Fortune did not smile on Mr. Ryutaro Hashimoto when he sought the presidency of the Liberal Democratic Party, and the premiership, for a second time in April 2001. He was badly defeated by Mr. Junichiro Koizumi. But Mr. Hashimoto, prime minister from January 1996 to July 1998, who died over the weekend at the age of 68, is credited with leaving a legacy of reform that Mr. Koizumi inherited and expanded to push his own policy agenda.
As head of the coalition government of the LDP, the Japan Socialist Party and Sakigake, a minor conservative group, the reform-mined Mr. Hashimoto reorganized the government structure into the current form — 12 ministries and agencies plus the Cabinet Office. He introduced a decision-making system in which the prime minister took a stronger initiative — a style used by Mr. Koizumi. He also began the “big bang” series of financial market-deregulation moves.
Mr. Hashimoto struck an agreement with U.S. President Bill Clinton to expand Japan-U.S. security cooperation, which became the foundation for the close security ties affirmed between the two countries under the Koizumi administration.
In the macroeconomic field, Mr. Hashimoto left a negative record. In 1997, when the economy started picking up, he raised the consumption tax rate from 3 percent to 5 percent and ended tax cuts, causing the Japanese economy to plunge into a period of prolonged deflation that has affected the lives of many people.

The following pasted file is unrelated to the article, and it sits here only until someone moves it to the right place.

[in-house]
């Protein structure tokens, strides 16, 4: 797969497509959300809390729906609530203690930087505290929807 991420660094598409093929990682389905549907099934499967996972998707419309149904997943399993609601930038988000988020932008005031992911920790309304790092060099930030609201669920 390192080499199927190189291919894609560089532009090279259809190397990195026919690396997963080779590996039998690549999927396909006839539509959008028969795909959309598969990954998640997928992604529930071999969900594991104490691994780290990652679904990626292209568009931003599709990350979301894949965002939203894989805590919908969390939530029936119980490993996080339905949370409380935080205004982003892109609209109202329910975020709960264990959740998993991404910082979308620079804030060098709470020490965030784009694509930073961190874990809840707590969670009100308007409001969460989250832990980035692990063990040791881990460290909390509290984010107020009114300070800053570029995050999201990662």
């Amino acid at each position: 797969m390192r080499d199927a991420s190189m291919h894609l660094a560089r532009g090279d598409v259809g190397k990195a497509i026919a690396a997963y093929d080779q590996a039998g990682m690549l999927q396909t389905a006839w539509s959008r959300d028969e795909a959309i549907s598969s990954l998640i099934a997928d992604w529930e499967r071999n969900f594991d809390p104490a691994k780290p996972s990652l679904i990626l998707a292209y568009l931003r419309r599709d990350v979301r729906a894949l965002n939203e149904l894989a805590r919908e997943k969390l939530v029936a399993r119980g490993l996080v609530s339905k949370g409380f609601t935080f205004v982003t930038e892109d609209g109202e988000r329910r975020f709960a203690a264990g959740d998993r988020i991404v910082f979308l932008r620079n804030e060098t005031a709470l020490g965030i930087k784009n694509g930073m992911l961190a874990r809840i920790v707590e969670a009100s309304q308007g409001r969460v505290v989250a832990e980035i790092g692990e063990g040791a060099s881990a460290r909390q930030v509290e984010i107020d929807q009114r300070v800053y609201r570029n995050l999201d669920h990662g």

He cut a deal with the United States under which Washington agreed to return Futenma airfield in Okinawa to Japan. He vigorously negotiated with Russian President Boris Yeltsin in an effort to solve the northern territories issue. Despite his efforts both these issues remained unresolved.
As head of the Japan War-Bereaved Association, he made annual visits to Yasukuni Shrine. But in March, he went to China to try to mend Japan-China ties, which had soured due to Mr. Koizumi’s repeated visits to the memorial for Japan’s war dead.
Unfortunately, when Mr. Hashimoto ended his active political career last year, it was in the shadow of a 100 million yen donation scandal involving his LDP faction and the Japan Dentists Federation.
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